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Asia: Most markets up in cautious trade
[HONG KONG] The volatility that has characterised the start of the year extended another session Friday, with most markets rebounding from another sell-off but with investors remaining on edge.
Buying supported a surge on Wall Street, which followed a rally in oil prices, upbeat earnings reports and comments from a key Federal Reserve official suggesting it could hold off another interest rate rise.
In Sydney, miner BHP Billiton scored healthy gains despite saying it would book a multi-billion-dollar loss and cut its rig count as the plunge in crude prices hammered its US shale gas operations.
Global markets have seen trillions of dollars wiped off valuations since the start of the year, hit by slumping oil prices as well as worries about a growth slowdown in China, and Beijing's bungled handling of the crisis.
However the past week has been less gruelling that last week, when China's decision to weaken the yuan's dollar value several times sent markets into freefall.
Friday saw most regional bourses tick cautiously higher, with Tokyo up 0.7 per cent, Sydney adding 0.1 per cent and Seoul adding 0.2 per cent. There were also gains in Singapore, Wellington and Taipei.
Hong Kong, however, slipped 0.5 per cent. Shanghai was 1.2 per cent lower after a near two percent gain Thursday with speculation that government cash was used to support key state-backed companies.
"Asian markets look set for a bounce today, but its sustainability is still an open question," Angus Nicholson, a Melbourne-based market analyst at IG, said in an email to clients.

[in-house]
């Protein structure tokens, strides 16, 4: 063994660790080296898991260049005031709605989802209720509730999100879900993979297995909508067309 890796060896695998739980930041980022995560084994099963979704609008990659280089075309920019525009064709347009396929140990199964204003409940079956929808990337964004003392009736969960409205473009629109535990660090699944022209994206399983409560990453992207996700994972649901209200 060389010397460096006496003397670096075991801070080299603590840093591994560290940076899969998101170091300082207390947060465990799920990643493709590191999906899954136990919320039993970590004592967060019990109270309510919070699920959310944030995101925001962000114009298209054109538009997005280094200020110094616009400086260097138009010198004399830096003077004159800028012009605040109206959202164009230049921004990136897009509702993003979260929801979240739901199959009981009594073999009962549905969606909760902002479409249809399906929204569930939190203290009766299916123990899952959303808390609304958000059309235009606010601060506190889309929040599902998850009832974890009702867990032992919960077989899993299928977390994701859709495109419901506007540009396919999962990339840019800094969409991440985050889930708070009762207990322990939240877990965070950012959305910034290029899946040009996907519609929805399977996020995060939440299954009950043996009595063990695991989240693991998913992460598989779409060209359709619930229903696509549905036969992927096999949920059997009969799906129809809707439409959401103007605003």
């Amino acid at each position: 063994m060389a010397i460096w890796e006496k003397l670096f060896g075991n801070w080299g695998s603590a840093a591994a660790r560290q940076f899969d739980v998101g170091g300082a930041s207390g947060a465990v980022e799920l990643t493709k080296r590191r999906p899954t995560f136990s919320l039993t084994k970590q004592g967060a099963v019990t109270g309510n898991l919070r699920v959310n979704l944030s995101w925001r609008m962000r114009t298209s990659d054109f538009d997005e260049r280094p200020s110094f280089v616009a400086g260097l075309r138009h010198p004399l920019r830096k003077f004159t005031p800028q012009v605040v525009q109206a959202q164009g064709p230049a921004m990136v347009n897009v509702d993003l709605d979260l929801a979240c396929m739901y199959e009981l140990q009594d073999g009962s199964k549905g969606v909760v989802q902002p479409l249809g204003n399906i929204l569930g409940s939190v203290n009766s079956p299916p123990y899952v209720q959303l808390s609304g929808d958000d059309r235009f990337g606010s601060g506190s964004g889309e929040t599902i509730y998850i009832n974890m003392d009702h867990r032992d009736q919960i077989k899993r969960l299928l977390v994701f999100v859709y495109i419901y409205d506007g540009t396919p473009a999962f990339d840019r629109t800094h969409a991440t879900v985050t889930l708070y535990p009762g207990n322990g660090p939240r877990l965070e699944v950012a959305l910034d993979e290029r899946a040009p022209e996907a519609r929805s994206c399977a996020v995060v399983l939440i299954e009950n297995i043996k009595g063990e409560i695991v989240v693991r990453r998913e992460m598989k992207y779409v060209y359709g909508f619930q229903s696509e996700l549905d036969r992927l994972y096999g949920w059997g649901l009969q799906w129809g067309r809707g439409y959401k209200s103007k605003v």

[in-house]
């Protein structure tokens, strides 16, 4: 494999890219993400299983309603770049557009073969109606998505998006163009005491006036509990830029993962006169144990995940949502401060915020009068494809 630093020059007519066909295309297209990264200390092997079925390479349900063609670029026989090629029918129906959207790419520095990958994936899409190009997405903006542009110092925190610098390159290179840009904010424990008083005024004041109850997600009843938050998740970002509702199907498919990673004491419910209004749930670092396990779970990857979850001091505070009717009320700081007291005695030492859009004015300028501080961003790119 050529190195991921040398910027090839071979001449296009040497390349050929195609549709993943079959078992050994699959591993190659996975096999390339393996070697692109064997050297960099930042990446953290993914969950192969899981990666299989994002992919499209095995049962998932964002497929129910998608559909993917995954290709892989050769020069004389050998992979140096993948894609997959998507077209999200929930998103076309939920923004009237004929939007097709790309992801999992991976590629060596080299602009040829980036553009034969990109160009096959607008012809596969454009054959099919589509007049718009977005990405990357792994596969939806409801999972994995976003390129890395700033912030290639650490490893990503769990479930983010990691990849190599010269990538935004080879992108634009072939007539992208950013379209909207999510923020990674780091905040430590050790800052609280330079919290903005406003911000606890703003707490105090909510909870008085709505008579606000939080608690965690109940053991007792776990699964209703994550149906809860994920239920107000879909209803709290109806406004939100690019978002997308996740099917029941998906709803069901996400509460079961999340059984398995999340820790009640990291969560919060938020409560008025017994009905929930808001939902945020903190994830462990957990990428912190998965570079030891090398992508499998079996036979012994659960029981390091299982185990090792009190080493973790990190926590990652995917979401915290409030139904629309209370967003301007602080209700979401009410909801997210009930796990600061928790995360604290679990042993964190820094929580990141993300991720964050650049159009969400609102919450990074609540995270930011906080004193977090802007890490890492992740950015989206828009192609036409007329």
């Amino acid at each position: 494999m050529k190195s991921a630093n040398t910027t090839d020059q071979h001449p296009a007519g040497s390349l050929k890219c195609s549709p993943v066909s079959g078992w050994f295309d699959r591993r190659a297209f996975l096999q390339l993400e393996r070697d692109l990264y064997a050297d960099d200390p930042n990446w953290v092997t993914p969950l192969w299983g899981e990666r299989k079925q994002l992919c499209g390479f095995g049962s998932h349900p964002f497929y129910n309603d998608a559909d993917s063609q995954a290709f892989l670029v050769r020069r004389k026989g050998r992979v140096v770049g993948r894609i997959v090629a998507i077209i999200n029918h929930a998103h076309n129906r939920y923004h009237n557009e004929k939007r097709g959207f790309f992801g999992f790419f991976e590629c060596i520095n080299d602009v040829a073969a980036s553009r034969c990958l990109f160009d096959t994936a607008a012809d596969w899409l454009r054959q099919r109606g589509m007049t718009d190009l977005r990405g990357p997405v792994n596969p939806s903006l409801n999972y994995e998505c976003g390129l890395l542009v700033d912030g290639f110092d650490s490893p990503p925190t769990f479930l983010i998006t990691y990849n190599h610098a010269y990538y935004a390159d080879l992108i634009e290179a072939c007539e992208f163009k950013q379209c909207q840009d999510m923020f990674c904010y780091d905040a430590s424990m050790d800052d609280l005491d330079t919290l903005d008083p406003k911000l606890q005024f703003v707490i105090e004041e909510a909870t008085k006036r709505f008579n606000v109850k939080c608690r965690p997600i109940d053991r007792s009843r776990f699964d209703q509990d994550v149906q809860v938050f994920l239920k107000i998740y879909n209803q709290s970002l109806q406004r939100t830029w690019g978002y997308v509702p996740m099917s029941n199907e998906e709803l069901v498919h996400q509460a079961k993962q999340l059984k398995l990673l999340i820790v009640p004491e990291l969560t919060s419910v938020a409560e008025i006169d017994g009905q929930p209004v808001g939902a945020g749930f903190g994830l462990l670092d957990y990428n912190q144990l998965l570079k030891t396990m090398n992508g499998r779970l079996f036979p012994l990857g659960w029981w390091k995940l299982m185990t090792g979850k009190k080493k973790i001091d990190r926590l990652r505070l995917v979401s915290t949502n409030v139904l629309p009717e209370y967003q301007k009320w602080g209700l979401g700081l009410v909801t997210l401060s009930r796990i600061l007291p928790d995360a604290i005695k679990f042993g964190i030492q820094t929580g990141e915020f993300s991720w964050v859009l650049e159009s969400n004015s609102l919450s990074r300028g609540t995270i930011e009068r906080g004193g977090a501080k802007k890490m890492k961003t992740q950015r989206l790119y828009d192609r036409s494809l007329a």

"The big unknown today is whether we have seen a sustainable bounce in Chinese equities and whether yesterday's gains can be held onto," Nicholson added.
"Some sense of stability does seem to have been wrestled into the Chinese yuan this week, but the Chinese equity markets have been more immune to muscular shows of state intervention." US dealers opened the door to a bright trading day, with all three Wall Street indexes ending sharply higher.
Traders took heart after James Bullard, head of the Federal Reserve's St. Louis Branch - considered in favour of more rate hikes - suggesting the bank might be cautious about additional rises in light of the latest market turmoil.
A recovery in oil prices also boosted sentiment in New York, with both contracts for the black gold having fallen below US$30 a barrel this week for the first time in 12 years.
However, while crude shifted back above US$31 Thursday, it resumed its downtrend in Asia with West Texas Intermediate down 1.1 per cent and Brent off 0.4 per cent. Oil has dived by three quarters in the past 18 months owing to weak demand, a slowing global economy and a supply glut.
The retreat in crude battered Anglo-Australian mining giant BHP, which said Friday it expects to post a US$7.2 billion pre-tax writedown, adding that it will further reduce the number of onshore US rigs.
Chief executive Andrew Mackenzie blamed "significant volatility and much weaker" prices in the oil and gas industry, adding that the company had been forced to reduce its medium- and long-term price assumptions.
However, the firm's stock price still climbed 2.3 percent Friday, although it has taken a hit in recent months from the ongoing drop in commodity prices.